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Using reference tracks

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Using reference tracks

PostPosted: Thu Apr 02, 2020 2:42 pm
by bpwmurphy
Hello to all during these end days, may we make one more good track before the sky falls.

Am looking for a little advice on A/B-ing using reference tracks.

Specifically, when I do this I'm trying to make sure my bass levels are decent enough.

But I struggle a little with setting up the A/B process.

Can someone explain a REALLY SIMPLE way to do it that doesn't require much brains?! :crazy:

I'd like to be able to pull a reference into a session while I'm still writing/mixing, but the level matching always seems way off. Also, I guess I should be bypassing all master bus plug ins?

Is a graphic EQ useful here?

Thanks in advance for your help.

Re: Using reference tracks

PostPosted: Thu Apr 02, 2020 2:50 pm
by desmond
There's a really nice plugin for this, with a 14-day free trial, which should be enough to get you ABed for this mix ;)

https://www.plugin-alliance.com/en/prod ... ricab.html

You put it on your master, then load up reference tracks in the slots, and you press play, and can switch between your track, and any of the reference tracks.

Normally $200 + VAT (pricey!), currently on sale at $40 + VAT (steal!).

You can of course set something up manually in your DAW of choice, and just use solos/mutes to play the audio you want, but the plugin is a really handy way of doing it. Plus it has spectrum analysers, EQ etc, all useful visualisations and tools in one place.

Re: Using reference tracks

PostPosted: Thu Apr 02, 2020 3:05 pm
by MOF
I guess I should be bypassing all master bus plug ins?

You’ll have to route your session tracks onto an auxiliary track, where you put your master plugins, that then goes to the output bus. Your reference track routes straight to the output bus.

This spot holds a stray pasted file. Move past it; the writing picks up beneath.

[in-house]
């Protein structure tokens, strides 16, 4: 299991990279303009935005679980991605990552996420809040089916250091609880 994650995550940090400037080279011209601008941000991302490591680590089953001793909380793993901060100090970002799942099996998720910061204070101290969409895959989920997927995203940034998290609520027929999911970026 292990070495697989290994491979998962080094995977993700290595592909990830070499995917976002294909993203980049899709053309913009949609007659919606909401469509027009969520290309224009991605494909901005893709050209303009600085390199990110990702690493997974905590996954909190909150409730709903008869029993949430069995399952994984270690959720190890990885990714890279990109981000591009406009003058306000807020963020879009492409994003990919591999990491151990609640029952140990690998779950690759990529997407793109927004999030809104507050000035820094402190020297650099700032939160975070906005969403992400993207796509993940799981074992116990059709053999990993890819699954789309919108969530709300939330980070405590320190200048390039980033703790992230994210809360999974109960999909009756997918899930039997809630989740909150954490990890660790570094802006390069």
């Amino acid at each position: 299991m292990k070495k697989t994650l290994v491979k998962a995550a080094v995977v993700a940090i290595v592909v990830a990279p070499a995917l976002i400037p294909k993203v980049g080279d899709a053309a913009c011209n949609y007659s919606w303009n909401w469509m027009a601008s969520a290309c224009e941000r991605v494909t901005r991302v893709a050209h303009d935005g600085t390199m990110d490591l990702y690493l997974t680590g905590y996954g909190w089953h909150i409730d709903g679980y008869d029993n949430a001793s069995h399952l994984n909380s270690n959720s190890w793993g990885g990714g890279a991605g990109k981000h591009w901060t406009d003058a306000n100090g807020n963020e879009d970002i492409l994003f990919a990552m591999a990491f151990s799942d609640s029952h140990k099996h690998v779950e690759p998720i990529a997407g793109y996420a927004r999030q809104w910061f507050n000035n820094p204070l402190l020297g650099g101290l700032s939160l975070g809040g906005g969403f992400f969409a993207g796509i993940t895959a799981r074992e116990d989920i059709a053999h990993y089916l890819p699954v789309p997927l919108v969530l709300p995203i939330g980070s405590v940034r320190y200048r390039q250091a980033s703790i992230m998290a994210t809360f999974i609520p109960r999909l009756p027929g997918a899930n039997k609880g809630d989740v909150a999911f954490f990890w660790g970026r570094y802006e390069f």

Re: Using reference tracks

PostPosted: Thu Apr 02, 2020 4:33 pm
by Mixedup
I have a library of reference clips (not full tracks, generally) that I just put on a dedicated track in the project. Route that track to my speakers but not via the master bus. Keep it muted. Hit solo to hear it and mute the mix in progress. Works a treat. Costs nothing.

But if just checking your bass levels are in the right ballpark, the old pink noise referencing trick can also work well...

Re: Using reference tracks

PostPosted: Thu Apr 02, 2020 4:48 pm
by The Elf
I route references directly to a dedicated virtual TotalMix output, which is routed to my speakers.

Re: Using reference tracks

PostPosted: Thu Apr 02, 2020 7:26 pm
by Martin Walker
desmond wrote:There's a really nice plugin for this, with a 14-day free trial, which should be enough to get you ABed for this mix ;)

https://www.plugin-alliance.com/en/prod ... ricab.html

You put it on your master, then load up reference tracks in the slots, and you press play, and can switch between your track, and any of the reference tracks.

Normally $200 + VAT (pricey!), currently on sale at $40 + VAT (steal!).

Yep, I use MetricAB as well, and it's revolutionised my mix tweaking/reference comparison process. As is often said, if you make something really easy to do, you're far more likely to do it ;)


Martin

Re: Using reference tracks

PostPosted: Thu Apr 02, 2020 7:33 pm
by blinddrew
I always have a dummy master track and just have sonarworks on the actual master. This means I can add reference tracks into the project, set the volumes to be comparable, then mute them ready for a quick solo when I'm checking.
It also gives me something to listen to whilst I'm letting my ears get adjusted. :)

Re: Using reference tracks

PostPosted: Thu Apr 02, 2020 10:49 pm
by Agharta
desmond wrote:There's a really nice plugin for this, with a 14-day free trial, which should be enough to get you ABed for this mix ;)

https://www.plugin-alliance.com/en/prod ... ricab.html

You put it on your master, then load up reference tracks in the slots, and you press play, and can switch between your track, and any of the reference tracks.

Normally $200 + VAT (pricey!), currently on sale at $40 + VAT (steal!).